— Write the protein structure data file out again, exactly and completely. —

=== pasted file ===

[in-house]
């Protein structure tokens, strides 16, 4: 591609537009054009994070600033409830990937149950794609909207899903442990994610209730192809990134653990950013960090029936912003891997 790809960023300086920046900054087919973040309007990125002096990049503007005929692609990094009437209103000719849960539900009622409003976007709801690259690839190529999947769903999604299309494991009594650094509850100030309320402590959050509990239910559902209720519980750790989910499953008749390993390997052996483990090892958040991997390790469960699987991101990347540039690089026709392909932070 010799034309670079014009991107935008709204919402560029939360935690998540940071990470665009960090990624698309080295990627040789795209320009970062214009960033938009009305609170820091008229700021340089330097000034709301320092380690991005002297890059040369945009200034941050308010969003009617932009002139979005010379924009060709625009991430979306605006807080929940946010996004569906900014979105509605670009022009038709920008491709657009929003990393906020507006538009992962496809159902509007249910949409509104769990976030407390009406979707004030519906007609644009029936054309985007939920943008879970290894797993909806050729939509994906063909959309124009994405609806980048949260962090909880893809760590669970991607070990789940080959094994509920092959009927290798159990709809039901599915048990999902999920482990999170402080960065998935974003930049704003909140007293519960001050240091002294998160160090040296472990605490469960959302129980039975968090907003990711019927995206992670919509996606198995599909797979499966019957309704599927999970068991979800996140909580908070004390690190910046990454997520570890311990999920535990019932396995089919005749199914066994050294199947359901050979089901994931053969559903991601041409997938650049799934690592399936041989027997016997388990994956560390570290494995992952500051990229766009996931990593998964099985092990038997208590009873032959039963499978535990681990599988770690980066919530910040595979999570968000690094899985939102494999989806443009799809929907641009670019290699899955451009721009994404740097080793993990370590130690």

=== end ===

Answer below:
[in-house]
């Protein structure tokens, strides 16, 4: 591609537009054009994070600033409830990937149950794609909207899903442990994610209730192809990134653990950013960090029936912003891997 790809960023300086920046900054087919973040309007990125002096990049503007005929692609990094009437209103000719849960539900009622409003976007709801690259690839190529999947769903999604299309494991009594650094509850100030309320402590959050509990239910559902209720519980750790989910499953008749390993390997052996483990090892958040991997390790469960699987991101990347540039690089026709392909932070 010799034309670079014009991107935008709204919402560029939360935690998540940071990470665009960090990624698309080295990627040789795209320009970062214009960033938009009305609170820091008229700021340089330097000034709301320092380690991005002297890059040369945009200034941050308010969003009617932009002139979005010379924009060709625009991430979306605006807080929940946010996004569906900014979105509605670009022009038709920008491709657009929003990393906020507006538009992962496809159902509007249910949409509104769990976030407390009406979707004030519906007609644009029936054309985007939920943008879970290894797993909806050729939509994906063909959309124009994405609806980048949260962090909880893809760590669970991607070990789940080959094994509920092959009927290798159990709809039901599915048990999902999920482990999170402080960065998935974003930049704003909140007293519960001050240091002294998160160090040296472990605490469960959302129980039975968090907003990711019927995206992670919509996606198995599909797979499966019957309704599927999970068991979800996140909580908070004390690190910046990454997520570890311990999920535990019932396995089919005749199914066994050294199947359901050979089901994931053969559903991601041409997938650049799934690592399936041989027997016997388990994956560390570290494995992952500051990229766009996931990593998964099985092990038997208590009873032959039963499978535990681990599988770690980066919530910040595979999570968000690094899985939102494999989806443009799809929907641009670019290699899955451009721009994404740097080793993990370590130690």